With the information you gain from managing and monitoring Wi-Fi signal strength and traffic, you have more context and understanding of whether you need to increase Wi-Fi capacity. If your network is overloaded, you may need to remove endpoints, add access points, increase bandwidth, change network topology, or take other measures to ensure performance.

To maximize your Wi-Fi network management efforts, it’s worth investing in the right software. Some of the sector’s best wireless network management and monitoring software options are listed below:

  1. SolarWinds Network Performance Monitor (Free Trial)

NPM FreeTrial
© 2021 SolarWinds Worldwide, LLC. All rights reserved.

SolarWinds Network Performance Monitor (NPM) is a comprehensive network monitoring tool with robust Wi-Fi monitoring features to ensure uptime. The wireless network analyzer feature uses SNMP, traceroute, packet analysis, and more to gather performance, fault, and availability metrics for:

  • APs
  • Clients
  • Routers
  • Wireless controllers

It also includes information about individual devices. If you discover a wireless node in critical status, it’s easy to drill down and view device details that help with troubleshooting.

For in-depth troubleshooting insights, NPM includes hop-by-hop network path analysis and cross-stack network data correlation for more contextual and in-depth information. The dashboard includes top-10 lists to help you prioritize troubleshooting, and is built to send alerts when metrics drop below set thresholds. You can also run reports on network performance, including for compliance purposes.

If you’re interested in Network Performance Monitor, you can start with the fully functional 30-day free trial. Subscription and perpetual licensing options are available.

Learn More About The Product
Download Free Trial
  1. Paessler PRTG Network Monitor

Paessler PRTG Network Monitor 3
©2021 Paessler AG

Paessler lets you monitor your entire IT infrastructure—systems, devices, databases, applications, traffic, and more. It’s a powerful and all-in-one solution, so if you’re looking for targeted Wi-Fi network management it might be more than you need. With Paessler, you can easily track your wireless network’s elements and gain insight into device status, traffic, speed, Wi-Fi usage, and router signal strength, and router uptime/downtime. Paessler uses SNMP and Ping sensors to track device status and offer insight into data packet activity. Paessler can also give you insight into excessive network load, using built-in bandwidth sensors. Beyond these wireless-specific features, Paessler offers a wide range of infrastructure monitoring capabilities. To see if this is the right fit for your business, start with a 30-day free trial.

  1. Progress WhatsUp Gold

Progress WhatsUp Gold
Copyright © 2021 Progress Software Corporation and/or its subsidiaries or affiliates. All Rights Reserved.

This is another all-in-one monitoring tool for your infrastructure, including wireless network infrastructure. It allows you to easily discover and map your wireless devices, and displays real-time and historical information about AP and client activity. Using WhatsUp Gold’s Alert Center, admins can use one location to configure and view alerts. Set thresholds according to your needs, so you can receive alerts when CPU or bandwidth consumption levels are too high, or receive notifications if rogue APs pop up on your network. Users find WhatsUp Gold is an attractive application that can be used on a desktop, laptop, or mobile device. However, it must be installed on-premises and is only available for a Windows environment. A free trial is available, although its length is unclear.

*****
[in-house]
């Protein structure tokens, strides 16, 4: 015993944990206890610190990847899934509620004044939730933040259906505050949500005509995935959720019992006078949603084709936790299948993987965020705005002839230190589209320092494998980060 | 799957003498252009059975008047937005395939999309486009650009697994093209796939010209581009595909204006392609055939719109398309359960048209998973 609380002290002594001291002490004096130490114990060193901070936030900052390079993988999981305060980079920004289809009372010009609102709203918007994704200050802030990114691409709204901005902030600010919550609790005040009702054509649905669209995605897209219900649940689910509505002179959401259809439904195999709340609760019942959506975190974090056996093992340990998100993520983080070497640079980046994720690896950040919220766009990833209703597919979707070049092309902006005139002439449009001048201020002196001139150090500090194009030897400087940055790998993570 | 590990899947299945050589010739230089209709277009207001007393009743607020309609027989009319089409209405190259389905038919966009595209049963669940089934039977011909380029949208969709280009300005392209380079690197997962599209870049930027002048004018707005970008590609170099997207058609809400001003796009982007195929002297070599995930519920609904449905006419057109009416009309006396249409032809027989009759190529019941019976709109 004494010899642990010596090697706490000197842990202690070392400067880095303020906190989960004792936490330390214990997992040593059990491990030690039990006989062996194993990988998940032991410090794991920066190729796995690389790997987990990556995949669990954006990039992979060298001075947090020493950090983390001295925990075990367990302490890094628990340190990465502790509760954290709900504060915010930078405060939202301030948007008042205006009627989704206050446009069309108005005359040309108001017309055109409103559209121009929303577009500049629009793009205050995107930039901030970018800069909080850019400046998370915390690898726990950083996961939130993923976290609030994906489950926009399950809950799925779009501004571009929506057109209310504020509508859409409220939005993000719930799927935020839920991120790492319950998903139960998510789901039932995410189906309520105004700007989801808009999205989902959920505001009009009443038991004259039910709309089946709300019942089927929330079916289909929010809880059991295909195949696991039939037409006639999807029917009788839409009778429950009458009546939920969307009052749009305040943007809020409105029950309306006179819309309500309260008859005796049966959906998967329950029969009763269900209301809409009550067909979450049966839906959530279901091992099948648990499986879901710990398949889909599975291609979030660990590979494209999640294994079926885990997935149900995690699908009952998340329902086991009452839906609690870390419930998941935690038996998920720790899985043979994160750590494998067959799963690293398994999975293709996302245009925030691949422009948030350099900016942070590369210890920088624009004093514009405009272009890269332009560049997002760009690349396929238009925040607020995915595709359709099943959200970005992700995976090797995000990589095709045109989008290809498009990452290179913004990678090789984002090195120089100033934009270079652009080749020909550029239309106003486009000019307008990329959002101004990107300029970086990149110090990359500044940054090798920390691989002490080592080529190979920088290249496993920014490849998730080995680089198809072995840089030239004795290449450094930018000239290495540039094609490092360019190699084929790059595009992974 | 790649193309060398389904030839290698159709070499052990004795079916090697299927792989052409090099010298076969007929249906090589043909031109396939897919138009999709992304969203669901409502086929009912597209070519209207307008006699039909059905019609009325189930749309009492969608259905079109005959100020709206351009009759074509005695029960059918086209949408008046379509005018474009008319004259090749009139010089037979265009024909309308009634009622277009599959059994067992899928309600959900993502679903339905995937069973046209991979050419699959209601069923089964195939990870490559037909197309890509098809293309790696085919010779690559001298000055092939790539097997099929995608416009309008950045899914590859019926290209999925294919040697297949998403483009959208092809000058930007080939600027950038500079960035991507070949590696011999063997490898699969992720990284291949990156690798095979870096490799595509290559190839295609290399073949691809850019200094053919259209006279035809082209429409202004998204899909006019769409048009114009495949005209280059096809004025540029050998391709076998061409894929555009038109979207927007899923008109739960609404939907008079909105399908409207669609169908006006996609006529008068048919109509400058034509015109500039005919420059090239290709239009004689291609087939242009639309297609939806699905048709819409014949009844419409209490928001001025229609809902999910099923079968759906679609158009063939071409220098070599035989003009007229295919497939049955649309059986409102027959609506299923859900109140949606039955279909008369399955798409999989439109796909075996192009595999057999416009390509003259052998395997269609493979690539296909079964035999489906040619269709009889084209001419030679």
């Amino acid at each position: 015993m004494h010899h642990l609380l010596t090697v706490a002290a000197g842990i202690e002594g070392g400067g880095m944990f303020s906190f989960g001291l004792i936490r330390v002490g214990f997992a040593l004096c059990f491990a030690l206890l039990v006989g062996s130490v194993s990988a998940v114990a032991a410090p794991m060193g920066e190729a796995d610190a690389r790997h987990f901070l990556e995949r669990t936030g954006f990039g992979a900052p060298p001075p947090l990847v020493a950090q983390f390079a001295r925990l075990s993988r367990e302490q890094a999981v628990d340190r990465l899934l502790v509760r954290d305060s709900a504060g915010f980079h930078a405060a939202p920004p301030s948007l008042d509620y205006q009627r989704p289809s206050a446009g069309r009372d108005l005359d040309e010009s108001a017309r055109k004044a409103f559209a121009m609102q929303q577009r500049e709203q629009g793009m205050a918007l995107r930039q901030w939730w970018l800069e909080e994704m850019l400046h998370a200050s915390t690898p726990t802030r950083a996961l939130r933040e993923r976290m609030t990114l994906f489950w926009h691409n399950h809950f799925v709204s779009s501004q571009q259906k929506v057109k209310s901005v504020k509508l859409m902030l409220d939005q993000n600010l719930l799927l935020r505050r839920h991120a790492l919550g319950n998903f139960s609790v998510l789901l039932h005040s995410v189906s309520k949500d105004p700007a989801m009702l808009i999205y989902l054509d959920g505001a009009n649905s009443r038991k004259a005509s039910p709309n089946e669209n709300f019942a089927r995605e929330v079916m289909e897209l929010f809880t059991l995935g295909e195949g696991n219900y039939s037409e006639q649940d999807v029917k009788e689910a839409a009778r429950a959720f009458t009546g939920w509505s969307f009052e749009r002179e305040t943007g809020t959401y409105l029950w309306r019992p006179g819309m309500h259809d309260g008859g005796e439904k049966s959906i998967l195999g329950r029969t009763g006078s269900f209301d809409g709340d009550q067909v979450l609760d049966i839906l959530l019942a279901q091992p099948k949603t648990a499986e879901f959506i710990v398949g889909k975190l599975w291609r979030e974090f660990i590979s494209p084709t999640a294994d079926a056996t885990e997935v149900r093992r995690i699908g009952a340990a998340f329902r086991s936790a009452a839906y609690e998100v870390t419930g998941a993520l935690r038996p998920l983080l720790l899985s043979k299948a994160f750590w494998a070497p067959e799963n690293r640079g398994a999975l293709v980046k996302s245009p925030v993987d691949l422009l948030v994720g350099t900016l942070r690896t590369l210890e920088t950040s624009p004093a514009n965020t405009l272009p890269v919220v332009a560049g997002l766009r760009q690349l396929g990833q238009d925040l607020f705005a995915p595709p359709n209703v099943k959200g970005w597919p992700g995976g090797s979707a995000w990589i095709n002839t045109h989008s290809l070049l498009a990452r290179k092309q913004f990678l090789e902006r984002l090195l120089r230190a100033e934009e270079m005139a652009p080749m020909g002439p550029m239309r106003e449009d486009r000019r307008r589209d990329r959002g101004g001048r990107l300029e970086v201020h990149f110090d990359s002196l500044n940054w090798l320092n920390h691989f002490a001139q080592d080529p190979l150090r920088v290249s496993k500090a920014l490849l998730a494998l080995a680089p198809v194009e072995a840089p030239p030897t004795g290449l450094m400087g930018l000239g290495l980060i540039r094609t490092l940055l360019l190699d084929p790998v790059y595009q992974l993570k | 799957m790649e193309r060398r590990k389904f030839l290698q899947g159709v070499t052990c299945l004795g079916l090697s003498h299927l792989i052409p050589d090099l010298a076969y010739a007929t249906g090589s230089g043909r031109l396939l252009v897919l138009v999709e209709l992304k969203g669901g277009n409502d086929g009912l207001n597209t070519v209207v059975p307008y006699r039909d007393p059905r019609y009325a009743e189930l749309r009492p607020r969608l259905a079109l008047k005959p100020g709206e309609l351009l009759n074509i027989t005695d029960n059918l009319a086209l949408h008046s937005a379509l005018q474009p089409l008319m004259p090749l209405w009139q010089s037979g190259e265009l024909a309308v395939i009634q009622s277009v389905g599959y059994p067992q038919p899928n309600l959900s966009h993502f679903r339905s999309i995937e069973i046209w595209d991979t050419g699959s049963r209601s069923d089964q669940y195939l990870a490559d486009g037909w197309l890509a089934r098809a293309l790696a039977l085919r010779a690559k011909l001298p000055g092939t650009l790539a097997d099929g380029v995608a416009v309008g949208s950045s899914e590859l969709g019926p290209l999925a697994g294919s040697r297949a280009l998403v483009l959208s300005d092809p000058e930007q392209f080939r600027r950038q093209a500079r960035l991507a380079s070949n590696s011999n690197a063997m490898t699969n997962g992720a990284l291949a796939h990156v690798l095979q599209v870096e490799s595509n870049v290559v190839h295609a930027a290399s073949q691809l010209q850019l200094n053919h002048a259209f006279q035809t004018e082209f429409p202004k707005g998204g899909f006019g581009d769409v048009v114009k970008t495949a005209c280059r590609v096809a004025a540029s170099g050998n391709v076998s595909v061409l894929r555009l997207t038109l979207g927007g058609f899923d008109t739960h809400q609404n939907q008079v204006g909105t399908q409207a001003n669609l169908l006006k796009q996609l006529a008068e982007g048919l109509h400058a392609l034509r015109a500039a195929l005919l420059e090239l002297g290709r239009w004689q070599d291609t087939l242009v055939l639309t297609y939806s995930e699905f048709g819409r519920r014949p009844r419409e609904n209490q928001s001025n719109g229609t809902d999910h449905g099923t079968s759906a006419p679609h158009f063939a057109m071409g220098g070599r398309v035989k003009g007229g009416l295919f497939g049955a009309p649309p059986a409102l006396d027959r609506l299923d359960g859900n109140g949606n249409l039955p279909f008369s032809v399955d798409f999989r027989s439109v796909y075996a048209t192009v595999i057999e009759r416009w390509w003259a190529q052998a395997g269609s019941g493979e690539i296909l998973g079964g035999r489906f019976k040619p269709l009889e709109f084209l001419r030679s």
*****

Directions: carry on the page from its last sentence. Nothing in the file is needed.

1. MetaGeek Complete

MetaGeek Complete
© 2021 MetaGeek, LLC. All Rights Reserved.

While inSSIDer MetaGeek Complete isn’t a comprehensive network and infrastructure monitoring tool, if you’re looking for a focused Wi-Fi scanning solution to get the job done, this may be a good fit. There’s a free version of this tool offering Wi-Fi scanning capabilities appropriate for home networks or even small businesses. But the more complete, paid tool is built for network managers or installers to help handle congestion and coverage, and device interference and configuration settings. It includes a Wi-Fi analyzer for mobile dual-band Wi-Fi, and Chanalyzer, a spectrum and packet analysis tool, which means you can measure activity in the 2.4 and 5 GHz bands. The Eye P.A. tool offers useful visuals of the wireless environment, such as multi-layer pie charts of network traffic, although for heat mapping you’ll need a separate (and pricey) tool, TamoGraph Pro. MetaGeek free trials vary depending on which element you’d like to try, but most last 14 days.

  1. netAlly AirMagnet Wi-Fi Analyzer PRO

NetAlly
© 2021 NetAlly

Another targeted Wi-Fi traffic capture tool, netAlly AirMagnet Wi-Fi Analyzer PRO is built to demystify common Wi-Fi issues, with real-time analysis for 802.11a/b/g/n/ac wireless networks. With this tool, you can use a simple dashboard to view information relevant to critical areas of Wi-Fi management, including connectivity, coverage, roaming, and even security. AirMagnet Wi-Fi Analyzer Pro incorporates tools to help pinpoint common problems like throughput issues, device conflicts, and signal multipath problems. Automated detection and diagnosis make it easier for admins to solve issues quickly. One interesting feature of this tool is you can perform testing from the client perspective with no access point downtime. It also includes compliance reporting features. If you’re interested in AirMagnet, a demo is available.

Start Wi-Fi Management Today

Whether you’re setting up a new Wi-Fi network or trying to better manage what you already have in place, the best way to get the insights you need is by deploying wireless network management software. Of the above options, I suggest using an integrated network management tool with robust Wi-Fi monitoring options, for a comprehensive network solution within one easy-to-use dashboard. For me, that means choosing SolarWinds Network Performance Monitor. Their 30-day free trial makes it easy to get started and explore NPM features.

The post Wi-Fi Management – Recommended Software for Business and Guide appeared first on Software Reviews, Opinions, and Tips - DNSstuff.